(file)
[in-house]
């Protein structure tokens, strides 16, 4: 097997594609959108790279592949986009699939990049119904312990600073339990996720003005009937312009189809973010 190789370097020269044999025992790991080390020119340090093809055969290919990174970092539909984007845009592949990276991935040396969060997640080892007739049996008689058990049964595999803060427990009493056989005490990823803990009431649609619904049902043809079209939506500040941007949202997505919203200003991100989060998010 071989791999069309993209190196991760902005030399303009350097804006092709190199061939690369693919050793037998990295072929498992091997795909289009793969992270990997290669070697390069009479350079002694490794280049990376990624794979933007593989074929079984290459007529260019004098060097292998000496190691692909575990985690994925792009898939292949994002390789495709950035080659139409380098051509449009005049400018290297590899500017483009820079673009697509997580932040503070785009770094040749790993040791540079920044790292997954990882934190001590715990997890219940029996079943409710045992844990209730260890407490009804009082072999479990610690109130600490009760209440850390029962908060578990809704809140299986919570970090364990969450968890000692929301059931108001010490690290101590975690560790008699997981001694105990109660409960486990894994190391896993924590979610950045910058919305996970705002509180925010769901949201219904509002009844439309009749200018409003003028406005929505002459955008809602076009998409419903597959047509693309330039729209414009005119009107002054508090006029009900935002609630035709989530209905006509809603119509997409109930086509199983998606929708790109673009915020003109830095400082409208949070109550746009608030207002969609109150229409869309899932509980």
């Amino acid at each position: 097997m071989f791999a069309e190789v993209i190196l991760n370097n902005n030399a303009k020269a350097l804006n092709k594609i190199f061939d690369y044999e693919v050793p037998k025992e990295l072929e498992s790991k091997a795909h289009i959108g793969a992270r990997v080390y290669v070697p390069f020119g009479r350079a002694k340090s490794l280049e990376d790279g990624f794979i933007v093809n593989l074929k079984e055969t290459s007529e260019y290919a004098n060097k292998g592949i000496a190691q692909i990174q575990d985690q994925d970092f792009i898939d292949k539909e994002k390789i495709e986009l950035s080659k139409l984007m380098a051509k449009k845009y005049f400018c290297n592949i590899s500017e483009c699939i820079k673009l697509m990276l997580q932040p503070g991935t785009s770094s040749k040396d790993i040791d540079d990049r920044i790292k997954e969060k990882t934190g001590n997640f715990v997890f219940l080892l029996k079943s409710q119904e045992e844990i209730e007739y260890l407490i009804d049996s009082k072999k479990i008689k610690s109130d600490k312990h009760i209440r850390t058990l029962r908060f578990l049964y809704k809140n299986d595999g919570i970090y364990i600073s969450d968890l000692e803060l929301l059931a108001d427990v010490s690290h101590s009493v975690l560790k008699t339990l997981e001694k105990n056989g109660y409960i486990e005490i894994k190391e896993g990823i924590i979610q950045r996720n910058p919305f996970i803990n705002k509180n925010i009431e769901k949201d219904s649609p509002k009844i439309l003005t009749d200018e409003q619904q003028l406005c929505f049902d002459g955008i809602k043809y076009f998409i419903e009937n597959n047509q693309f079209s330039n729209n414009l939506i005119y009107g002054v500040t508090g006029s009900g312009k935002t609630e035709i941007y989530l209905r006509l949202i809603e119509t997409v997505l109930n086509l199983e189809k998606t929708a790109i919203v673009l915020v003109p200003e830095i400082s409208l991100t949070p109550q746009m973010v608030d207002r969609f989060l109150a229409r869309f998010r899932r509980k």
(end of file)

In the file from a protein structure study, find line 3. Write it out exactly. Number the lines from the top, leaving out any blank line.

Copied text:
């Amino acid at each position: 097997m071989f791999a069309e190789v993209i190196l991760n370097n902005n030399a303009k020269a350097l804006n092709k594609i190199f061939d690369y044999e693919v050793p037998k025992e990295l072929e498992s790991k091997a795909h289009i959108g793969a992270r990997v080390y290669v070697p390069f020119g009479r350079a002694k340090s490794l280049e990376d790279g990624f794979i933007v093809n593989l074929k079984e055969t290459s007529e260019y290919a004098n060097k292998g592949i000496a190691q692909i990174q575990d985690q994925d970092f792009i898939d292949k539909e994002k390789i495709e986009l950035s080659k139409l984007m380098a051509k449009k845009y005049f400018c290297n592949i590899s500017e483009c699939i820079k673009l697509m990276l997580q932040p503070g991935t785009s770094s040749k040396d790993i040791d540079d990049r920044i790292k997954e969060k990882t934190g001590n997640f715990v997890f219940l080892l029996k079943s409710q119904e045992e844990i209730e007739y260890l407490i009804d049996s009082k072999k479990i008689k610690s109130d600490k312990h009760i209440r850390t058990l029962r908060f578990l049964y809704k809140n299986d595999g919570i970090y364990i600073s969450d968890l000692e803060l929301l059931a108001d427990v010490s690290h101590s009493v975690l560790k008699t339990l997981e001694k105990n056989g109660y409960i486990e005490i894994k190391e896993g990823i924590i979610q950045r996720n910058p919305f996970i803990n705002k509180n925010i009431e769901k949201d219904s649609p509002k009844i439309l003005t009749d200018e409003q619904q003028l406005c929505f049902d002459g955008i809602k043809y076009f998409i419903e009937n597959n047509q693309f079209s330039n729209n414009l939506i005119y009107g002054v500040t508090g006029s009900g312009k935002t609630e035709i941007y989530l209905r006509l949202i809603e119509t997409v997505l109930n086509l199983e189809k998606t929708a790109i919203v673009l915020v003109p200003e830095i400082s409208l991100t949070p109550q746009m973010v608030d207002r969609f989060l109150a229409r869309f998010r899932r509980k």